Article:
Spyderco Native Black Blade Review

The Spyderco Native lightweight is one of a series of really nicely designed folding blade knives. The Native is all about blending form, function, and feel to make a very reliable and useful knife that is capable of everyday use. I want to say that Spyderco is about 80% of the way there. Spyderco has come up with a lightweight (only 2.65 ounces), yet EDC capable knife, but with some sacrifices to keep the blade affordable.


What can this knife handle?

The lightweight construction of the Spyderco Native is really what, but the blade and handle are a part of it too. The Native is really easy to carry and the S30V steel makes it pretty durable. The handle is short but broad so you have awesome control over the blade’s movement. I don’t know if it is the serrations, the grind, or the cardboard but I have had a heck of a time cutting though some thicker cardboard which surprises me, but that was the only time when I have had any issues.


Construction and Blade

Like many of the Spyerco folding blade knives, the Native has the “leaf-shaped” blade that could be considered a modified spear point with only one side sharpened. The spine has an unsharpened swedge in order to reduce the weight of the knife. The actual cutting blade is about 2 ½ inches with a full blade size of roughly 3 inches. This particular model has about 80% of the edge as serrations and the other 20% is a plain edge. A lot of the other combo blades break it down to 50/50 plain to serrated. The blade has the signature Syderhole as a deployment tool and this one happens to be 12mm which is on the smaller size for Spyderco. I would really have liked to see this hole larger so that when I have gloves on opening would be a little smoother. With bare hands, it’s a little easier.

The blade is made from CPM S30V which is considered to be on the lower end of the premium steels. It contains carbon, chromium, vanadium, and molybdenum. Those elements combined make a steel that is really easy to sharpen to a seriously dangerous edge with minimal effort. The blade also keeps the edge much longer due to the S30V steel. A black TiNi coating covers the blade making it non-reflective. It is also supposed to help cut down on the potential corrosion from rust but this may or may not be the case. Sometimes these coatings will rub off and wear exposing the steel underneath, so I feel it is mostly for aesthetics.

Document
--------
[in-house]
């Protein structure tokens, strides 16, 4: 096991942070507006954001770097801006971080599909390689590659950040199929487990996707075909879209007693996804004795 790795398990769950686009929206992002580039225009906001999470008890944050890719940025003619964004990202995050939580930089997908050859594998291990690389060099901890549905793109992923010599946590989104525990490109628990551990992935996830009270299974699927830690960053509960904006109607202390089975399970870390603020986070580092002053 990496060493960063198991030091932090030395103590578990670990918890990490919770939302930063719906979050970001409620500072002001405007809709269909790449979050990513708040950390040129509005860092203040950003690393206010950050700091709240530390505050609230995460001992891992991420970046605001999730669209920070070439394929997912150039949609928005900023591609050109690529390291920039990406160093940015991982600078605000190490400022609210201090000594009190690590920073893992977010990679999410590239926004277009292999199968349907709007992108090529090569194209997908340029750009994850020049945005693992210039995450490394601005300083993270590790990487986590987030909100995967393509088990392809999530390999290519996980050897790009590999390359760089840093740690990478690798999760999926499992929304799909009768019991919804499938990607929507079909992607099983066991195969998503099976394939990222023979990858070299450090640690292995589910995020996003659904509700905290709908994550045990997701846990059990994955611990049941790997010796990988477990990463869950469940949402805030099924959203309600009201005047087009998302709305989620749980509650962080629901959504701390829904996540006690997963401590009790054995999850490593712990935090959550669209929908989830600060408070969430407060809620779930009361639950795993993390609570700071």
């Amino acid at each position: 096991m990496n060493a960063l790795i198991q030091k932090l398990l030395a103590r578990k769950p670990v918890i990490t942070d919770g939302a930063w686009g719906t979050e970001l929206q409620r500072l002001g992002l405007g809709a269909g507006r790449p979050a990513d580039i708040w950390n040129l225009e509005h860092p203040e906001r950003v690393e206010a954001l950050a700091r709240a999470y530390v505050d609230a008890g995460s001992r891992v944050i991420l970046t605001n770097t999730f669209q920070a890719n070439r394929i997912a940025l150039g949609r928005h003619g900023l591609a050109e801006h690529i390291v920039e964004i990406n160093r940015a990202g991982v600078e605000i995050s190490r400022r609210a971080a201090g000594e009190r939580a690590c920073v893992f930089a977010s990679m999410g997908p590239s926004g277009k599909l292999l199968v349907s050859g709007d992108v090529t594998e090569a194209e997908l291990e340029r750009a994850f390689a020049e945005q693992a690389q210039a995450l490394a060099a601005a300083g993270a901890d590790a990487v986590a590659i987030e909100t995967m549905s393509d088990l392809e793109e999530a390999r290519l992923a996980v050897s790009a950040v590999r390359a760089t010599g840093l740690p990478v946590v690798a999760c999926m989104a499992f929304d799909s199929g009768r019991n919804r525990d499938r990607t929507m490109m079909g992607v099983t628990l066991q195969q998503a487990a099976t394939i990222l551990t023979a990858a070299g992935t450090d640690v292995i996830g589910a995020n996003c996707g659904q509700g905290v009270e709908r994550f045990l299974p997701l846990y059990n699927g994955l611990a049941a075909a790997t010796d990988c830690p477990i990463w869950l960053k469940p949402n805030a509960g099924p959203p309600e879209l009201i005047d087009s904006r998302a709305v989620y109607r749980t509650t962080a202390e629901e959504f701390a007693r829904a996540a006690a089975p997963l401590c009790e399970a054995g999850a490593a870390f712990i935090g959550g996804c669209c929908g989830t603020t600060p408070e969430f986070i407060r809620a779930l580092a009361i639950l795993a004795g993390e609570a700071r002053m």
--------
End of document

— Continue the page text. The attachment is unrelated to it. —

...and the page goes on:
Handle, Grip, and Feel

The handle is one of characteristic I really like on the Spyderco Native and that’s because its one solid piece of fiberglass reinforced nylon. Most handles are scales of a material that are either pinned or screwed together, so it’s not that often that you find a one-pieced handle. FRN is a solid material, but I have some questions about its structural integrity seeing as how the handle is linerless. Normally you will find “plastic” handles will have some sort of reinforcement, but not with the Native. There is bi-directional texturing so that you hand doesn’t slip forward or backward on the knife giving you a really great purchase. Once in your hand, notice how there are two finger choils; one where the handle meets the blade and another that is right behind the first on the handle. Choil number one is meant for your index finger for control over cutting and the second is placed where it will help you when pushing the cut away from your body. Either way, the choils give you a comfortable and secure grip on the Native. However as I said in the beginning, Spyderco has a little ways to go with the Native. There is jimping on the thumb ramp (which is great), but when you choke up on the knife, it makes the jimping useless, so watch your fingers.

The pocket clip on the Spyderco Native is pretty standard. There isn’t anything that really makes it stand out from other pocket clips. It happens to be ambidextrous, but tip up carry only. It is just tight enough to make it easy to retrieve from my pocket without worrying about it falling out when I’m not paying attention. Like the rest of the Spyderco Native, the pocket clip has a black coating. Personally, I think the coating adds to the look of the knife.

 

Final Thoughts

The Native has a lockback system to ensure your safety when using the knife. It is extremely sturdy, sturdier than a lot of the other knives on the market. There is absolutely zero blade play when the knife is in the open position. For safety reasons, Spyderco uses the patented “Boye Dent” on nearly all of their folding blades. The “Boye Dent” is a literal dent in the blade release found on the spine of the handle designed to prevent any accidentally closing of the blade when you are gripping the handle firmly.

I’m pretty happy with the Spyderco Native, but I think there are some improvements that need to be made. First of all, I would like to see the knife come with liners. I know it might add some weight but I think that it is a fair trade off for a more solid handle. The serrations could be a little deeper for better cutting. I wouldn’t take this knife out of my EDC rotation, but its not going to be my primary cutting tool until those improvements are made.

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